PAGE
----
Chapter 5, The Mystery of the Word Made Flesh, focuses upon John 1:14, "And the word is made flesh” as human thought's most deep, mystical message.  The author simplifies the message by separating "God from Not God” and declares that "all that which is not God was made by God, but God was made by none.”  This is the mystery whose great chasm between God and Not God is irreparable, unsurmountable, and limitless if not for the Christ-bridge built by God to His Creation. "Jesus Christ, the eternal Son, is the only medium in which God dispenses His benefits to His creation.” The author claims that nothing can separate God from His Son and infers that nothing can separate the Son from His followers that is fully supported in his next chapter as he discusses the coming of the Messiah ready to fulfill his destiny as the sacrificial lamb.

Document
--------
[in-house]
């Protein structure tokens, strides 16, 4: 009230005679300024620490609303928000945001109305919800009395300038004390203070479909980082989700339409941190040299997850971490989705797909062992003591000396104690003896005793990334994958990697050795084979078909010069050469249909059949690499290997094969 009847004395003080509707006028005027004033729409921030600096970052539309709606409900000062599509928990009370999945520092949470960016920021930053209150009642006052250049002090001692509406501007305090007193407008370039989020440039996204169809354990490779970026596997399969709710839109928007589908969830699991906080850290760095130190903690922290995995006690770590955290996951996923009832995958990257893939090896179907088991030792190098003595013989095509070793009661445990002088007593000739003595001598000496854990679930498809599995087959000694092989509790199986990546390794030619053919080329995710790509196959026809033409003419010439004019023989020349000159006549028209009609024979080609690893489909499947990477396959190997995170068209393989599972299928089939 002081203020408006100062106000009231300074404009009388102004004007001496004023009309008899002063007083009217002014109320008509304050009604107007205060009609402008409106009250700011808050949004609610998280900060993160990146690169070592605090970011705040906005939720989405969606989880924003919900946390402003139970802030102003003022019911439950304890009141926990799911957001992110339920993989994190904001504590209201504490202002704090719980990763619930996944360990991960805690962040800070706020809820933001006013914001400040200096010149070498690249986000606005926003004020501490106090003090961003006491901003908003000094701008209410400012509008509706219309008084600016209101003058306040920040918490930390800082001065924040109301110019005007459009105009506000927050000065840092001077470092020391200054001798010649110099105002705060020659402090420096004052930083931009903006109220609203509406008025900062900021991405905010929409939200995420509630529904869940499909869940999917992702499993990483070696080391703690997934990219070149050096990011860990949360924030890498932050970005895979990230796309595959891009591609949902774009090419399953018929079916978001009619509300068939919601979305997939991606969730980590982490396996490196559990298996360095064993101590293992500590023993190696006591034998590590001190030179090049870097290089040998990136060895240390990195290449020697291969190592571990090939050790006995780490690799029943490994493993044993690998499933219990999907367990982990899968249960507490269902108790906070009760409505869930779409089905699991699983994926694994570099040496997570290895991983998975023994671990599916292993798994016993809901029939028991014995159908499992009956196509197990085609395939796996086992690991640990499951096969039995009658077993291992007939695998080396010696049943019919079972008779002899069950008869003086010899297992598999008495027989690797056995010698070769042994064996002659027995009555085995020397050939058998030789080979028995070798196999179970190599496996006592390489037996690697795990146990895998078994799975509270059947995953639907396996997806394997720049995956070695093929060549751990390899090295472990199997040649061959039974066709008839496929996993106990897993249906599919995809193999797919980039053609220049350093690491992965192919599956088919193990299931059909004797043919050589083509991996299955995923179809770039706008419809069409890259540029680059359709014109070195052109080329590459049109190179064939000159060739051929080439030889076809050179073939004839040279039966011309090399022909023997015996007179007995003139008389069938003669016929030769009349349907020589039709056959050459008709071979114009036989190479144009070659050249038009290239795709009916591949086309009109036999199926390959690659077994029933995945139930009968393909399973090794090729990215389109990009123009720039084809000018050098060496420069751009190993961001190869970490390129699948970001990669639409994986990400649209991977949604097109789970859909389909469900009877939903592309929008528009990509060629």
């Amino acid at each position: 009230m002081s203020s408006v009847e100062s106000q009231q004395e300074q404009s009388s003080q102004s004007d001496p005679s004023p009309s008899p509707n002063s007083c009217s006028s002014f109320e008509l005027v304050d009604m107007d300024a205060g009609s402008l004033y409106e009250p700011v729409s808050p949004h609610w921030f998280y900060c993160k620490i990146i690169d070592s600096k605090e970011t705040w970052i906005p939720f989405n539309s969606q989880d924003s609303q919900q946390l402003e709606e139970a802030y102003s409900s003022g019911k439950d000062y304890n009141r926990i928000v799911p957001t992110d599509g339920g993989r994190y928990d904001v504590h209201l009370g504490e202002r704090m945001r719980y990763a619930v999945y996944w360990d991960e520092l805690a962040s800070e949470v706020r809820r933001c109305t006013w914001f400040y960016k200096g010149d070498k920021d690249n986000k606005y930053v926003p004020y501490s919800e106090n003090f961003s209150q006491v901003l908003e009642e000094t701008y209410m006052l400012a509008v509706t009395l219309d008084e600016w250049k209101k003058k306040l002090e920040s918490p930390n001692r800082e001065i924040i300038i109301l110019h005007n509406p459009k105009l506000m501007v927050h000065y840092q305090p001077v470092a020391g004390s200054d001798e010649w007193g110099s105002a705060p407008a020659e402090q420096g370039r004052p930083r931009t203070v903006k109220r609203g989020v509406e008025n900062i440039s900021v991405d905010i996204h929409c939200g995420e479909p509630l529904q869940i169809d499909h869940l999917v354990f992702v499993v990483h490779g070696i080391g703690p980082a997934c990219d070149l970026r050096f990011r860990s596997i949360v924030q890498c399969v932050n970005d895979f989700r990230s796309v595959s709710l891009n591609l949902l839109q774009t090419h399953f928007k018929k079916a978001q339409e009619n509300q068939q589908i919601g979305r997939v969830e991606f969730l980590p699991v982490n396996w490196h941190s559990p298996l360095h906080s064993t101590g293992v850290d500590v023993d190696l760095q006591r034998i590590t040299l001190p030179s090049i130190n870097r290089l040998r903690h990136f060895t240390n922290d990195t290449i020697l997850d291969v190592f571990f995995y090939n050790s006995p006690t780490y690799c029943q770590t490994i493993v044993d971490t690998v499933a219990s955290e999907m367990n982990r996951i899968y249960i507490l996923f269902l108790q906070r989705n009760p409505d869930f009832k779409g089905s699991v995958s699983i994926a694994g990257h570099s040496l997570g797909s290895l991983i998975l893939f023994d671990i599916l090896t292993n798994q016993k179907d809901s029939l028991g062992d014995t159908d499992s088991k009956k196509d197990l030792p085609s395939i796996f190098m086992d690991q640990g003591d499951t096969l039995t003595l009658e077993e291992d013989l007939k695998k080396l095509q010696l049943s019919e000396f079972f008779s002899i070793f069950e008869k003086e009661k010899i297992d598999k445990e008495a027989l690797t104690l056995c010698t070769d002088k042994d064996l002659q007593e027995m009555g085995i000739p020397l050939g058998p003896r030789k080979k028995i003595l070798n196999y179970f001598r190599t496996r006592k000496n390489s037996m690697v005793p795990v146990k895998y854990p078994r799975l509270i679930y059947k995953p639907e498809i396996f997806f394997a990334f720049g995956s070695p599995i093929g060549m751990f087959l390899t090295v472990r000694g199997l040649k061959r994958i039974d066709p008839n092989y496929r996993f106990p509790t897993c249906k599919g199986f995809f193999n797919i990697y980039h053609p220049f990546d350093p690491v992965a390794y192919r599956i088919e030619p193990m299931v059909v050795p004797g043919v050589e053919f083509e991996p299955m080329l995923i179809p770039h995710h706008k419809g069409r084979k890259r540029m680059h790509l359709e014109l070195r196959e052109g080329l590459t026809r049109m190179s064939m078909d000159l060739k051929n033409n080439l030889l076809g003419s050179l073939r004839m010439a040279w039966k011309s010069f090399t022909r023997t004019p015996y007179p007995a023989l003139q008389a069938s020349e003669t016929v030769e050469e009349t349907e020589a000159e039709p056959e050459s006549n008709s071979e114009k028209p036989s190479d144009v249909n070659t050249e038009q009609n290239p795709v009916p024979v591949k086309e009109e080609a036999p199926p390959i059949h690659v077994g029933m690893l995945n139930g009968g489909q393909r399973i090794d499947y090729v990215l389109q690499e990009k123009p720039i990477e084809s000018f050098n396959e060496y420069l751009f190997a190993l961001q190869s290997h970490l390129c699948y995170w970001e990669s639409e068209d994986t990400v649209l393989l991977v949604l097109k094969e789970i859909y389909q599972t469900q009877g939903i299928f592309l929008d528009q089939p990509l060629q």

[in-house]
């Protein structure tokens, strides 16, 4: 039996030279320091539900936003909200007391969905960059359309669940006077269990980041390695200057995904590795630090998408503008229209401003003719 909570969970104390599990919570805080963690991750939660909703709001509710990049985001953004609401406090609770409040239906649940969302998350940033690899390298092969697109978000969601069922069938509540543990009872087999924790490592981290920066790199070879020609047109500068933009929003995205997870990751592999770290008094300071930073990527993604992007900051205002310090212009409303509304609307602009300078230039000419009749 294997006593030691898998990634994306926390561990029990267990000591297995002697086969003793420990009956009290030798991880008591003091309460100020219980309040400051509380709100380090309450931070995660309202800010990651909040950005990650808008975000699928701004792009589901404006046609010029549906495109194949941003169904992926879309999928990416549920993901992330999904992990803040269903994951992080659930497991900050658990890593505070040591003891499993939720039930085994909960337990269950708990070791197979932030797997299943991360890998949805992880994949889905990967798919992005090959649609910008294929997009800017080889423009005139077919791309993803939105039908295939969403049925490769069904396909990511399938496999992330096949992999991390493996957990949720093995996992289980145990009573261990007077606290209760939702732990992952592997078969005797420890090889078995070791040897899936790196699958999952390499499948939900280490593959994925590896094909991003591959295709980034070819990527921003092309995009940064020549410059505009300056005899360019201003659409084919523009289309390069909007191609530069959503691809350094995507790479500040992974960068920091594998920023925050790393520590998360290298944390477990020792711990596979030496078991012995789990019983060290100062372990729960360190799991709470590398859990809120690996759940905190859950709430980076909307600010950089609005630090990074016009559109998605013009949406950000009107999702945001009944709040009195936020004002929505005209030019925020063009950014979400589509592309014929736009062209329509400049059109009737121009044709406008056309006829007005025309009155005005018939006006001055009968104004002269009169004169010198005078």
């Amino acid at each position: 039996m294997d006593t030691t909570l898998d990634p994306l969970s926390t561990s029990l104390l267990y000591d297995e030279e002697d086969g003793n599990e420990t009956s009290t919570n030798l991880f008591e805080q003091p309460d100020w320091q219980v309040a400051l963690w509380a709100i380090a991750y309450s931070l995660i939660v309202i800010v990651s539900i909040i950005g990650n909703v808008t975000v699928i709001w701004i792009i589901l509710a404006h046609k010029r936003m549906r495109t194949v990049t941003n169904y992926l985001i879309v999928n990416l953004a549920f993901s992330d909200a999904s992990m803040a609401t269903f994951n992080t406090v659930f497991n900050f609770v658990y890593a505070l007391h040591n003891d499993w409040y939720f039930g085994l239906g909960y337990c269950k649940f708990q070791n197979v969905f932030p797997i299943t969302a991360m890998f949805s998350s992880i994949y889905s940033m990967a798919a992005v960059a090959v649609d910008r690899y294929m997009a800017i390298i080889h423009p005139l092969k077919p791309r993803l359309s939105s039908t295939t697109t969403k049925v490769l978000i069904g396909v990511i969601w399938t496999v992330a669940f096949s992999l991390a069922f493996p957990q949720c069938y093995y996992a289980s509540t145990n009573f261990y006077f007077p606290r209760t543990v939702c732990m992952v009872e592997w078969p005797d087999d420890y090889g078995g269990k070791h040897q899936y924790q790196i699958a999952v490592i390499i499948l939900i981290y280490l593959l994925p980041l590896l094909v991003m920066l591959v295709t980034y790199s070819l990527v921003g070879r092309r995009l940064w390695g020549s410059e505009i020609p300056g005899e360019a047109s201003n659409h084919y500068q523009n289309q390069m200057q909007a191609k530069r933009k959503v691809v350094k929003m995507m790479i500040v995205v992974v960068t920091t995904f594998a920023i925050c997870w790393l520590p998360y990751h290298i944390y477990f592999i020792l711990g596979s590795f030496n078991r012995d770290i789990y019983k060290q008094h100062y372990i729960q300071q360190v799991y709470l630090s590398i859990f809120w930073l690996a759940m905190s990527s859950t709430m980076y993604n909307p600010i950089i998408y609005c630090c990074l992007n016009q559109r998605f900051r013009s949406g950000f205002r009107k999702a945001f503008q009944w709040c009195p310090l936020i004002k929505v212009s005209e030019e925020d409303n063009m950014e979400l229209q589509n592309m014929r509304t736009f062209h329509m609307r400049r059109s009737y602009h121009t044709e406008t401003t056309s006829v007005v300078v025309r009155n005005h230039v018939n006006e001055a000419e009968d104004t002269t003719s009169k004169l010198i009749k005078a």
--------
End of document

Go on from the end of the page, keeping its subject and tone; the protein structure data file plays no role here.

Chapter 6, The Old Testament Messiah versus the New Testament Christ, concentrates upon the potent Scripture of John 3:17 whose meaning the author can narrow down to as "I mean something to God.”  The author proves the extraordinary nature of this verse, by challenging the readers to try to forget its meaning, as if it were never written.   It is impossible. God's proclamation sends the Lord to the world to claim those that belong to Him and accordingly He came to save, not to judge. 


Tozer then moves to the personal application stage of his book that takes his previous deep, mystical teachings, mainly from John 1, and tries to apply it in Chapters 7 and 8.  His focus is to encourage mature Christians to do the things that really matter to God that was taught them when Christ came into the world.   Chapters 9-13 teach about the eternal Triune Christ and the Two Kingdoms, to give further connection and application to mature Christians, and to connect them to God in perfect harmony.  The mystery of the eternal Christ is fully explored by Tozer, with a goal to teach mature Christians to live victoriously in the two Kingdoms.  Finally, Tozer sets the importance of the proper concept of God, and encourages Christians to know him more deeply so they can intimately experience His relationship with them.